Description: The process/FIFO software is a suite of a flight computer software application tasks. It is responsible for all the flight computer requirements, basically handling input/output to CAN and Wireless LAN in accordance with the flight computer state model.
The FIFO architecture consists of a handful of processes each focusing on a specific asynchronous task:
- can_rdr - reads messages from the CAN device driver and turns them into FIFO messages, dispatches to other processes
- can_wtr - reads FIFO messages and writes them to the CAN device driver
- can_rw - performs both can_rdr and can_wtr tasks (alternative to seperate can_rdr and can_wtr processes)
- sequencer - handles the flight computer state machine, turn on and turn off of all CAN device nodes.
- smart - handles the main data path from the CAN during flight, interpreting physical data into position and velocity, and produces messages to inform sequencer to detect launch, chuff, burnout, apogee, and parachute deployment.
- logger - commits FIFO messages to a log file
- fc2net - sends telemetry FIFO messages to wireless via UDP messages
- net2fc - recieves command messages via wireless UDP, dispatches to other processes as FIFO messages.
- manager - responsible for process management of the above tasks (it is to the application like "init" is to a Linux system)
The tasks communicate with each other with named pipes (aka FIFOs), sending fixed-size FIFO message structures. Each task is basically a big loop waiting for things to read on its data source (usually its own FIFO, but can be the can device for can_rdr or the net device for net2fc). Processes open another process' FIFO and write a message into it in order to communicate to the other process. FIFO messages include raw can messages, system state information, interesting conditions, miscellaneous strings, and the like.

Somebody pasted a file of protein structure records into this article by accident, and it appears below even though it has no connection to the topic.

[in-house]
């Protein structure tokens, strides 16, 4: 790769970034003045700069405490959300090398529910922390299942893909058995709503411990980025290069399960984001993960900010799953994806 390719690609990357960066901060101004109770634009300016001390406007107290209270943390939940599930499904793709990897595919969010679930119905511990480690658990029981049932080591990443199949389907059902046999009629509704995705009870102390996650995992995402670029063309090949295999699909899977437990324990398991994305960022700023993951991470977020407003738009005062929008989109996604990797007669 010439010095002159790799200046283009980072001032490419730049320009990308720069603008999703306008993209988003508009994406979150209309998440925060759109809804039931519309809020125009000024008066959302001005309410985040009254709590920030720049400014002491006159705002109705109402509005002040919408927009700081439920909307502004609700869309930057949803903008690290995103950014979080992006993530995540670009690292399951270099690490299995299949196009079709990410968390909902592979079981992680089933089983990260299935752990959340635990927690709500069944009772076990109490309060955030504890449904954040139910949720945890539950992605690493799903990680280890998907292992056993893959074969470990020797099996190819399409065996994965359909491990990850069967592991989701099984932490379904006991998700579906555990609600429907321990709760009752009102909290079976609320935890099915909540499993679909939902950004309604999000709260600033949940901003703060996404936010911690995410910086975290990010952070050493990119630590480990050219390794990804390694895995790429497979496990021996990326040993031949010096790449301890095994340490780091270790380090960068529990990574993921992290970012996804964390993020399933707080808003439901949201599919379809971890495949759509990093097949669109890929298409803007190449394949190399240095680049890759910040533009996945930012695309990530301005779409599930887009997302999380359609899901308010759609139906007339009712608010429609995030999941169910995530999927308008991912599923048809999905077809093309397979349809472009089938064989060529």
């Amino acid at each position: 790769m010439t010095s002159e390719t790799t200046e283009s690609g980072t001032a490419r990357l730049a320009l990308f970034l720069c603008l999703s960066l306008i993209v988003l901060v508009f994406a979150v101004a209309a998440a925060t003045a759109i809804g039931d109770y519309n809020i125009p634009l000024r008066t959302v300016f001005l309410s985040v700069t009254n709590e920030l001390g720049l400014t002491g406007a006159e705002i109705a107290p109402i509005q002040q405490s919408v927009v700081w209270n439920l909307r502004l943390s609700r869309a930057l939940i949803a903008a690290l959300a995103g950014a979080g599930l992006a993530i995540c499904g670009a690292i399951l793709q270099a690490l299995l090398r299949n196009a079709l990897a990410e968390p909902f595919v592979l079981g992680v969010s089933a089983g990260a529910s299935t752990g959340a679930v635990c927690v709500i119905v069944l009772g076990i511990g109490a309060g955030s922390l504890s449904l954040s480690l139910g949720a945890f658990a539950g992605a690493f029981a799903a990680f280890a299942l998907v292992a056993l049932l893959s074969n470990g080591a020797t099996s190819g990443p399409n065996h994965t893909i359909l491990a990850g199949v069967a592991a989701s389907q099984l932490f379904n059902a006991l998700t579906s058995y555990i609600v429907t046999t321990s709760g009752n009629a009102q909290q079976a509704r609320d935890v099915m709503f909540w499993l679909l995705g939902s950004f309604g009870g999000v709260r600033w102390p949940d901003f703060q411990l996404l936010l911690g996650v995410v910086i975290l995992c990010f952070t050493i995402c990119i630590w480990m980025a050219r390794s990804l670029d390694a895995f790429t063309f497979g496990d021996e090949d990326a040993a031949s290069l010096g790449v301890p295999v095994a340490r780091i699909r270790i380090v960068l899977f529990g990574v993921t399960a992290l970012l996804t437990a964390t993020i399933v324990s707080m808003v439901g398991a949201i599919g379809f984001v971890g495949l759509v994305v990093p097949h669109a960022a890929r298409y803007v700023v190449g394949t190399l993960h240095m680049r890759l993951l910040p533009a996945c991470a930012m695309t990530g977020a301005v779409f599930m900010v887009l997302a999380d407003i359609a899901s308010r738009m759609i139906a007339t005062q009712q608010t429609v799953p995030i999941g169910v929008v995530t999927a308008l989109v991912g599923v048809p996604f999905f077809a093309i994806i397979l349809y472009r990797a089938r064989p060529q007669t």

Source code: is at http://cvs.psas.pdx.edu in the c/fcfifo directory, with library functions in the c/ltc-fc-common directory and Linux CAN driver in the c/can-linux directory.
History: The FIFO architecture replaced the earlier Can Muxer and Renegade architectures, which didn't get as far in implementation of the rocket application.
Pros: The main advantage to the process/fifo architecture seems to be ease of initial implementation and debugging.
Cons: The weakness to this model includes:
- FIFOs have problems with determinism of ordering and timing and may cause deadlocks or livelocks if not used carefully.
- sharing state data between tasks requires explicit code for marshalling the data into FIFO message packets and unmarshalling on the other side, leading to high overhead and potential for subtle errors.
- It is hard to create watcher tasks browsing the state data for interesting conditions, at least with the current architecture.
Compare with BlackboardArchitecture.
--- 08 Oct 2003